This explains why my second attempt at viewing Captain America: The Winter Soldier was a big moment for me including writing a few words about it here at Musings Of A Sci-Fi Fanatic. It was burning my hand. So I pulled it from the library. I didn't expend a dime on it. I even road my bike there. No gas. Calculating food to fuel the body is more difficult to quantify. I eat a lot.
Was Captain America: The Winter Soldier worth my time? Would it be another bag of super hero hot air from Marvel?
As I mentioned, the first Captain America film, drew nicely upon the humanity of Steve Rogers and the World War II backdrop. It made for a refreshing change of scenery. Johnston handled the human component with aplomb. His work on The Rocketeer (1991) and October Sky (1999) made him a perfect fit. Johnston would not direct Captain America: The Winter Soldier. It was to be a bigger picture.
The opening salvo for this film, a rapid fire action sequence, moves so quickly it's actually rather difficult to enjoy. This improves markedly and remarkably for the remainder of the film. But that opening is chaotically poor.
These solo stories allow for greater dramatic power which is a plus, but it all feels a little hollow or insincere and spread thin the more the ensemble grows.
There is of course the political subtext of the film. There's an anti-police moment between Samuel L. Jackson's Nick Fury character and metro police suggesting blacks are targeted. You can always count on Hollywood. Liberal activist Robert Redford fills the screen with his presence joyfully playing the power villain and making a good profit off of it.
Generally it's a good political insurrection story and an engaging action film complete with a Michael Mann, Heat-styled action sequence and suspense. The Winter Soldier makes a worthy adversary too.
With The Avengers, to me, nothing ever felt truly at stake and Loki and the film's villains simply bored me to tears as silly. The Winter Soldier genuinely and credibly takes the Captain America character to a new level even if it is a little short on character.
The political intrigue and conspiracy aspects are fine and certainly more impressive than most superhero films. The action sequences are truly astonishing in spots. It balances the tension and action to good effect. You simply check out and just enjoy the intensity of the picture on its own terms. The Winter Soldier is also a little more fearsome than the previous Red Skull. And Johansson continues to bring such power to her characters in film. She is the Black Widow for a reason and that character really gets to shine here.
In the end, Captain America: The Winter Soldier is a solid, quality superhero film. Is it a must see experience? Not really. Perhaps I'm spoiled by all of the quality writing on television today. Fargo. Breaking Bad. Battlestar Galactica. Homeland. The list goes on and on. Superhero films today feel superfluous and passable devoid of heart and soul (though this is better than most). The mind numbs as the action drones on. It certainly wouldn't be Marvel if it wasn't epic and accomplished in the Might Marvel Manner. But by God the action and these genre films go on and on. I understand this is escapist entertainment (and Nick Fury has a terrific sequence to pull off a great one), but precisely the kind of entertainment I make every effort to escape from nowadays. Investing in films like Her (2013) and Lost In Translation (2003) (I know I have Scarlett on the mind) are far more rewarding than a Marvel film. And I understand its apples and oranges. But there is a familiarity to these films. There is a kind of James Bond, paint-by-numbers quality to the superhero film that seems to settle in. But I guess I draw the line at Bond formula and willingly embrace that hero.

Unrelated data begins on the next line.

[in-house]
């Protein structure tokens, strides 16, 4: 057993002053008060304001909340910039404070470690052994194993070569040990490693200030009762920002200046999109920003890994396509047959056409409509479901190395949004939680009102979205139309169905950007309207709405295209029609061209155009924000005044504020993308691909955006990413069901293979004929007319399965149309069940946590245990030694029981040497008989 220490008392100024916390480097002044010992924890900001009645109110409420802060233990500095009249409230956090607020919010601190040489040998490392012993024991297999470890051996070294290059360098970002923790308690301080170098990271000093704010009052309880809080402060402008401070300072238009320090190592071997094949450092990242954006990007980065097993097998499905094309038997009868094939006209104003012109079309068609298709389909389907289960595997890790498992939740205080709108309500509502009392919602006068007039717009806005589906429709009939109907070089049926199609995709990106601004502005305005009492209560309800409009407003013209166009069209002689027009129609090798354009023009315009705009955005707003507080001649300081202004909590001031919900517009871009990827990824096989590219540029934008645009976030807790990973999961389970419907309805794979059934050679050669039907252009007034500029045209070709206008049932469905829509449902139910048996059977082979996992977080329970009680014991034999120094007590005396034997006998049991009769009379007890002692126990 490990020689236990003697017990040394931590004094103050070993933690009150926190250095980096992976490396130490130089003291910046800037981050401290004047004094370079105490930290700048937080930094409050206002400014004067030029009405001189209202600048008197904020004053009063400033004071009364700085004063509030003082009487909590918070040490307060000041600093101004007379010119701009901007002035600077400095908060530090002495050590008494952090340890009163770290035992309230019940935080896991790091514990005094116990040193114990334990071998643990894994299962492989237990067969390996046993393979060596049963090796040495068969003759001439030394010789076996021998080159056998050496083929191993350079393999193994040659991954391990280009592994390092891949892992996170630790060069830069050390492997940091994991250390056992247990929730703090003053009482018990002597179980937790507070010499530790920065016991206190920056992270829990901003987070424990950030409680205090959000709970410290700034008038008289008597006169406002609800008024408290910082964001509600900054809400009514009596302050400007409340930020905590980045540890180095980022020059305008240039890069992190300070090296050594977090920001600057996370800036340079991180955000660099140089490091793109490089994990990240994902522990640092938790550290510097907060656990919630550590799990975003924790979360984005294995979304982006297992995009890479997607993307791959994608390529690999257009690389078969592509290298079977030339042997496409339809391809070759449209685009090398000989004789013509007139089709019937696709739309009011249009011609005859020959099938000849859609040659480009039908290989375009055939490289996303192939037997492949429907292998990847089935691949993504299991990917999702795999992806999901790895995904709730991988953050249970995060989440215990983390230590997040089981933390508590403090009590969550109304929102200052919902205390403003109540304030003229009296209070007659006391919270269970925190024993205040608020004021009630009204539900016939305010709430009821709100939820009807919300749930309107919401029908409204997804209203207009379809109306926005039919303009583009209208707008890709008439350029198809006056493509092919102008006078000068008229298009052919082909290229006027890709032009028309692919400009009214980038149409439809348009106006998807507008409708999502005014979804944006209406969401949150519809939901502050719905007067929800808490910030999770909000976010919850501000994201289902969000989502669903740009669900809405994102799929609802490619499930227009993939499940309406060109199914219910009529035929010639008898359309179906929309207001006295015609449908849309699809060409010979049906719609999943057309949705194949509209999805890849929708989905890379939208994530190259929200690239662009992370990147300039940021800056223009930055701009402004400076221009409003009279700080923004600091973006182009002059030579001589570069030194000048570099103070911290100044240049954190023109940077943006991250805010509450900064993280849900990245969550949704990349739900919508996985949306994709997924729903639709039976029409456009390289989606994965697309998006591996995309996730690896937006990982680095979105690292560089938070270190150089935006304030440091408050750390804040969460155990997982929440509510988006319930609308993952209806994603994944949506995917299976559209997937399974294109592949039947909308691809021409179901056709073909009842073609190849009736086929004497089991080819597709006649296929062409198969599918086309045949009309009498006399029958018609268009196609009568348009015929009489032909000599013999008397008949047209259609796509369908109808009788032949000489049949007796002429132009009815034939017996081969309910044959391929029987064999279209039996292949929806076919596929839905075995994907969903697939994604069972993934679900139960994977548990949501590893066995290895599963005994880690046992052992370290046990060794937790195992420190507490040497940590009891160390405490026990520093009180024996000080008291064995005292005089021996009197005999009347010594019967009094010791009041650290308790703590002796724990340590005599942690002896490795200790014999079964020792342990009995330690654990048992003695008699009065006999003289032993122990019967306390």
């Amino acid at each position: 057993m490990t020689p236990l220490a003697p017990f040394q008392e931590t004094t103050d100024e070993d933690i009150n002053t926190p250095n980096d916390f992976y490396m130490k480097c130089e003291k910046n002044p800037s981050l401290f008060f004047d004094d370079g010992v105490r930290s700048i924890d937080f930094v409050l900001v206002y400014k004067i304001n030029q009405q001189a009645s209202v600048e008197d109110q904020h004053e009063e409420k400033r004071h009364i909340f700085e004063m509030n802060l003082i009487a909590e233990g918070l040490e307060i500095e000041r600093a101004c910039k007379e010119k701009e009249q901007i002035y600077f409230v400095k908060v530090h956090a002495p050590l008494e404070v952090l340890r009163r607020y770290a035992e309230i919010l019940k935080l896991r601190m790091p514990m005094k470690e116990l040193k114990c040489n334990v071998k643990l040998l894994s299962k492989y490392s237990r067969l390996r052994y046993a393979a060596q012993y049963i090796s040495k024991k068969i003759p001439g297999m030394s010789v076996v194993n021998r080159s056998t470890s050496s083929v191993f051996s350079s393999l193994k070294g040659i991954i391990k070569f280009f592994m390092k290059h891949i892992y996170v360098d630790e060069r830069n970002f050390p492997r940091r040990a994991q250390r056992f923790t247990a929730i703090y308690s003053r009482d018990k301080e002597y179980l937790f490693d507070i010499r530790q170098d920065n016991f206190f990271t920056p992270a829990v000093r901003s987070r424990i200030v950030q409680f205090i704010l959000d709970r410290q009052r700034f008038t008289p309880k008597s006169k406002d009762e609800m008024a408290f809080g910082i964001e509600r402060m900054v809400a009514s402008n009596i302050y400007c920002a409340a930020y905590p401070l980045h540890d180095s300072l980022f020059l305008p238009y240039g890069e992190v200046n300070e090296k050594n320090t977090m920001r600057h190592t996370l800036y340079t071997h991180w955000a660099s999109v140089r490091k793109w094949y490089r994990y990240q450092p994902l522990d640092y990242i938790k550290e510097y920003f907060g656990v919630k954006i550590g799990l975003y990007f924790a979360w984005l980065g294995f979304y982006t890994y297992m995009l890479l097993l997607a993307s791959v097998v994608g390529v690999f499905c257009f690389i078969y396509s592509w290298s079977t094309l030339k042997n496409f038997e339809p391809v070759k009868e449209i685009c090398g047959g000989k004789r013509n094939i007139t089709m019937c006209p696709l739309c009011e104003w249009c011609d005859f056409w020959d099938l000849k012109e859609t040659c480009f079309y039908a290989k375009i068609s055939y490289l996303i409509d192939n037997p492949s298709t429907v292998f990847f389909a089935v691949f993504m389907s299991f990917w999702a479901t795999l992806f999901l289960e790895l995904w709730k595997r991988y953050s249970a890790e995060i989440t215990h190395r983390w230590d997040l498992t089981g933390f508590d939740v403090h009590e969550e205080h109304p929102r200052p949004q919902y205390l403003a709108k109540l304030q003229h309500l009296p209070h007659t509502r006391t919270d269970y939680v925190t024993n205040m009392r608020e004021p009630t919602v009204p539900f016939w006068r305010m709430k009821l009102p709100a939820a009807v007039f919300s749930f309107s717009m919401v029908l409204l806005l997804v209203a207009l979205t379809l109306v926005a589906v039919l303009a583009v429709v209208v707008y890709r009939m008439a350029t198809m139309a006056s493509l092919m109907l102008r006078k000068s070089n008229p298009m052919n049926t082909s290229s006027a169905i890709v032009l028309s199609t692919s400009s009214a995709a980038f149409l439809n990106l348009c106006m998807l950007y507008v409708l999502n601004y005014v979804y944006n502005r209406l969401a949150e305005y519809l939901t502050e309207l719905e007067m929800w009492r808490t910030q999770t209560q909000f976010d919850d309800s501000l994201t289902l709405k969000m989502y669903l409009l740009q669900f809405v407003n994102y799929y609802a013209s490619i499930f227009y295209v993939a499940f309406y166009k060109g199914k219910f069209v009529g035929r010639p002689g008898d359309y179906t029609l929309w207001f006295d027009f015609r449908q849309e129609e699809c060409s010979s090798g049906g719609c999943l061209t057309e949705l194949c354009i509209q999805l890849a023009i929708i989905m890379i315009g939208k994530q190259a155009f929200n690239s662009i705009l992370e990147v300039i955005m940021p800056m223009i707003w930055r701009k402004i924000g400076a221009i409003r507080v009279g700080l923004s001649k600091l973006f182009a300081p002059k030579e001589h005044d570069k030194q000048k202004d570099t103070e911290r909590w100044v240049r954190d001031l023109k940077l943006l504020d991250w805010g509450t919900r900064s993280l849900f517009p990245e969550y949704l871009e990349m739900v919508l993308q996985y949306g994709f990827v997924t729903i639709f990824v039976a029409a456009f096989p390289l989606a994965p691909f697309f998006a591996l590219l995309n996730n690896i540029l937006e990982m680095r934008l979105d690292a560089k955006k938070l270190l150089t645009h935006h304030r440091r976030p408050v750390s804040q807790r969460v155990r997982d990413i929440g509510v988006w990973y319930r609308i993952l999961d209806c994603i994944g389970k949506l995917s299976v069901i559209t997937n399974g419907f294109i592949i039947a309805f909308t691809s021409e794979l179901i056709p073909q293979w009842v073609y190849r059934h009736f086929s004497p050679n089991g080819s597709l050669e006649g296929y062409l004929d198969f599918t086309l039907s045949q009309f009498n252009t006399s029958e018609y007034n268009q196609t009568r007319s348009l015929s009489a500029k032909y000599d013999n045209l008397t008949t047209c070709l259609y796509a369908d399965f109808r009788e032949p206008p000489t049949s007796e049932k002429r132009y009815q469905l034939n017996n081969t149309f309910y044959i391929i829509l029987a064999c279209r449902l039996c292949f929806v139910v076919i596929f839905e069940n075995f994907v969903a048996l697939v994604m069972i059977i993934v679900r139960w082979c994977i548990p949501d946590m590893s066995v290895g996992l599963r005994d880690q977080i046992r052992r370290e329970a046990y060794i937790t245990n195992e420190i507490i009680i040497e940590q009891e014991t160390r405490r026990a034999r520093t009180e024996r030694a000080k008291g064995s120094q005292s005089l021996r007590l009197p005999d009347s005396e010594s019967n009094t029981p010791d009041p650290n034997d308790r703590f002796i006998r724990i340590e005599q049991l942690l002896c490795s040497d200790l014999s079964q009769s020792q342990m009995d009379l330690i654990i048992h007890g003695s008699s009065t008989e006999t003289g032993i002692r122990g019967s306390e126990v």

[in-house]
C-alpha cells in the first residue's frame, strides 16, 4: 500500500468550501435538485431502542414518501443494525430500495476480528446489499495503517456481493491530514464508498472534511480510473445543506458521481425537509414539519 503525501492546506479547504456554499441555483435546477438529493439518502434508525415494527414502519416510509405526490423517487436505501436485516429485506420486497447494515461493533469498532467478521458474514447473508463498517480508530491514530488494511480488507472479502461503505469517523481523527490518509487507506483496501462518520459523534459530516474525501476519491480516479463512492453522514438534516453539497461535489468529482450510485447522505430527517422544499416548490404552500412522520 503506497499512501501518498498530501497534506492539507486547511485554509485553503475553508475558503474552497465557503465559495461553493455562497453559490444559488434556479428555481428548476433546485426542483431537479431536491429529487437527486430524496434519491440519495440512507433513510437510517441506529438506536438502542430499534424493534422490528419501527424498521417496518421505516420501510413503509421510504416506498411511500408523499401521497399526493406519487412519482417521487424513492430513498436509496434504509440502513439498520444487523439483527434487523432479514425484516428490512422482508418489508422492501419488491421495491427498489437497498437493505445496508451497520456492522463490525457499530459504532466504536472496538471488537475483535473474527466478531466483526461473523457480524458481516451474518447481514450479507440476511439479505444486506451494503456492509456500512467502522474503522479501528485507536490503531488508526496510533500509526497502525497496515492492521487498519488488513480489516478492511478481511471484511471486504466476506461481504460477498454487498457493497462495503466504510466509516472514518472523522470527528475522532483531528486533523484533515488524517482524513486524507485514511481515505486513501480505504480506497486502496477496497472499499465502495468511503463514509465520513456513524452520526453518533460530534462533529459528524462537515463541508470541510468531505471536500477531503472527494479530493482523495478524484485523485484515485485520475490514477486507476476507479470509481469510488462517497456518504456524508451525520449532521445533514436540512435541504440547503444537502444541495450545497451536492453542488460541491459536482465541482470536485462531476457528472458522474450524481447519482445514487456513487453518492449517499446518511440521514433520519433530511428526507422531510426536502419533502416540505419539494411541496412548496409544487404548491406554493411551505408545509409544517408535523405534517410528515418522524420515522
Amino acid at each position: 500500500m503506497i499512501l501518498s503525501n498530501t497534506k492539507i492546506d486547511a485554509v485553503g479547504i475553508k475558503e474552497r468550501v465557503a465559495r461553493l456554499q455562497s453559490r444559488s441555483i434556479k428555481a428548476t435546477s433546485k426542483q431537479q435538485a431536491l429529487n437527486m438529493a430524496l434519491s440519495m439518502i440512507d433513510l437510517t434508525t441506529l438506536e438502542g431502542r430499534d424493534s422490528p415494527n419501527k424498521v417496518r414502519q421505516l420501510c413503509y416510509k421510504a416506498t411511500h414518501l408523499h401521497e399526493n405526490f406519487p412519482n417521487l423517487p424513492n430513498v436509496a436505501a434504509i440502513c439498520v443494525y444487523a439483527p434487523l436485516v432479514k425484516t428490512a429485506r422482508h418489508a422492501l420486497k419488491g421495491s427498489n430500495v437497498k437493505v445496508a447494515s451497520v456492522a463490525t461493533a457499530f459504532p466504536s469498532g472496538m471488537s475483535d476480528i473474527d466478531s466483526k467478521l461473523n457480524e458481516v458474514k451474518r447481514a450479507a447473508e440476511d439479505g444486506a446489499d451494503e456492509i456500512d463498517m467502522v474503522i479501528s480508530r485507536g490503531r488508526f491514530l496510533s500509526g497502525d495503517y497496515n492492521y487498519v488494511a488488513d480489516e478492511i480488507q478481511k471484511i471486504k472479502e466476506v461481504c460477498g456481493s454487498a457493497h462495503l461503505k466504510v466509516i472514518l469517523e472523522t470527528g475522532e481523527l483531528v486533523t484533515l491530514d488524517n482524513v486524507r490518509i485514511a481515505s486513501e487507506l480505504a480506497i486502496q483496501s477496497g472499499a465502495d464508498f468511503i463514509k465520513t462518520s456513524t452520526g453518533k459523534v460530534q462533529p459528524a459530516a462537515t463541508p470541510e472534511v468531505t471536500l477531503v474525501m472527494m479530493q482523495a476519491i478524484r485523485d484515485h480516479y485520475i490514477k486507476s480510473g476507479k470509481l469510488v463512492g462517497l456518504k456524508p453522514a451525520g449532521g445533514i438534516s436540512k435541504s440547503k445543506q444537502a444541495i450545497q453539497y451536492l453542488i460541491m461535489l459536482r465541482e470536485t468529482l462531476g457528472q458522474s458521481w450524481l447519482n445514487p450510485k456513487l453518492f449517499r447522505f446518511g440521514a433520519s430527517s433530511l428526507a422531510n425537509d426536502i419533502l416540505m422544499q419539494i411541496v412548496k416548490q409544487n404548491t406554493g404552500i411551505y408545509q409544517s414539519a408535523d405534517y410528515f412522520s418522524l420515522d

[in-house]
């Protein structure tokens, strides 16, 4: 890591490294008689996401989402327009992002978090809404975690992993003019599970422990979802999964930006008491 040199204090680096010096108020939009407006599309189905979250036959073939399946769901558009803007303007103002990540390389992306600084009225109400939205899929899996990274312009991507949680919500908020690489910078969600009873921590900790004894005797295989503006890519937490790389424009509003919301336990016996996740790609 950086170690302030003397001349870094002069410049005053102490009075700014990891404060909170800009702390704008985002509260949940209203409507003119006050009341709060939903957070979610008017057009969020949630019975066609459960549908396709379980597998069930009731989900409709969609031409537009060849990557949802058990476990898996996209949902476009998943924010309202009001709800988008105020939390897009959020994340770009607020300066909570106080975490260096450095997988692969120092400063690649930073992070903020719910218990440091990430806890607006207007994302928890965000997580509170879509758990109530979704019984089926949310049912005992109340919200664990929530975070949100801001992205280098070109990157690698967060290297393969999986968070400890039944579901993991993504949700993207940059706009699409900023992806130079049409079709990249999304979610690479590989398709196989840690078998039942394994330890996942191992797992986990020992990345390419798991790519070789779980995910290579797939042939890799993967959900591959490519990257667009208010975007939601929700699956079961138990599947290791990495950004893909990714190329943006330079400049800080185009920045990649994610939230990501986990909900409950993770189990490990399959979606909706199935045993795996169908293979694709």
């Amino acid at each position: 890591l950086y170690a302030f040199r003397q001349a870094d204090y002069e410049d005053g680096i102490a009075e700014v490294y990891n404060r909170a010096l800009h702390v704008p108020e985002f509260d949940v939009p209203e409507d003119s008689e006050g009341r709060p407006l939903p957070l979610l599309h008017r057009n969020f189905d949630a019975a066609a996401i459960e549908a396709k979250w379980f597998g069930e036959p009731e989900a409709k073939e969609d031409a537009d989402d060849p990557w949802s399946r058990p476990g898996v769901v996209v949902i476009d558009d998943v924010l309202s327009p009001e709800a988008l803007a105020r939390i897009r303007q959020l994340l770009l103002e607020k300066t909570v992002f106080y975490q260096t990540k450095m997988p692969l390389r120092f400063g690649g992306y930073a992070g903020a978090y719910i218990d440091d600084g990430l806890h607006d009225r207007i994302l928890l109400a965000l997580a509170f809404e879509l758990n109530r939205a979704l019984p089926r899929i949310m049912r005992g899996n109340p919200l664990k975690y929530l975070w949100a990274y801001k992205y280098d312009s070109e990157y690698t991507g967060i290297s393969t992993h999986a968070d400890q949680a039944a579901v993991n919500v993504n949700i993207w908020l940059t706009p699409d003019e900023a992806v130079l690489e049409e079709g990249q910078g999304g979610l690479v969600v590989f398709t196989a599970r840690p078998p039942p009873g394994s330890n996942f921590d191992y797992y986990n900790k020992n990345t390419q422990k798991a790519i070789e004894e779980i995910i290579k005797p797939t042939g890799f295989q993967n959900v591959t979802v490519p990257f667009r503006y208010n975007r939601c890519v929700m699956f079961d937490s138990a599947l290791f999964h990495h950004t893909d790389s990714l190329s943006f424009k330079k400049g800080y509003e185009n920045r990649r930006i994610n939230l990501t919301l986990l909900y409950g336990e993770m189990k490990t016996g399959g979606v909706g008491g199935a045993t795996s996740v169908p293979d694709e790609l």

Captain America: The Winter Soldier is a fine enough picture for what it is, but certainly unessential unless you are an avid comic book collector and more importantly a collector of Marvel comics films I suppose. If you enjoy the mythological weave of the worlds these heroes inhabit minus considerable psychological depth by all means.
Even though Captain America: The Winter Solider didn't leave me in the cold, they rarely get my attention like a good comic book once did as a kid. This film was about what I expected. There were no real surprises or profoundly moving human moments where I relished the experience. Sure Scarlett looks amazing in spandex. Her bosoms and ass are highlighted to perfection here, but it's still not enough to keep my eyes glued to one of these pictures any longer. These films make money and will continue to propagate like rabbits.
At the end of three hours (there was a lot of remote pausing), I can say with a good degree of confidence I could have passed the library by on my bike that day and been none the wiser or picked up something with less testosterone and spandex. At this point these superhero films are beginning to feel like nails on a chalk board. And about all of those guns liberal Hollywood so abhors...come now... it's all a bit comic-al really. Though not my cup of tea of late, Captain America: The Winter Soldier is a solid super hero romp and story. For what it is they don't come much better.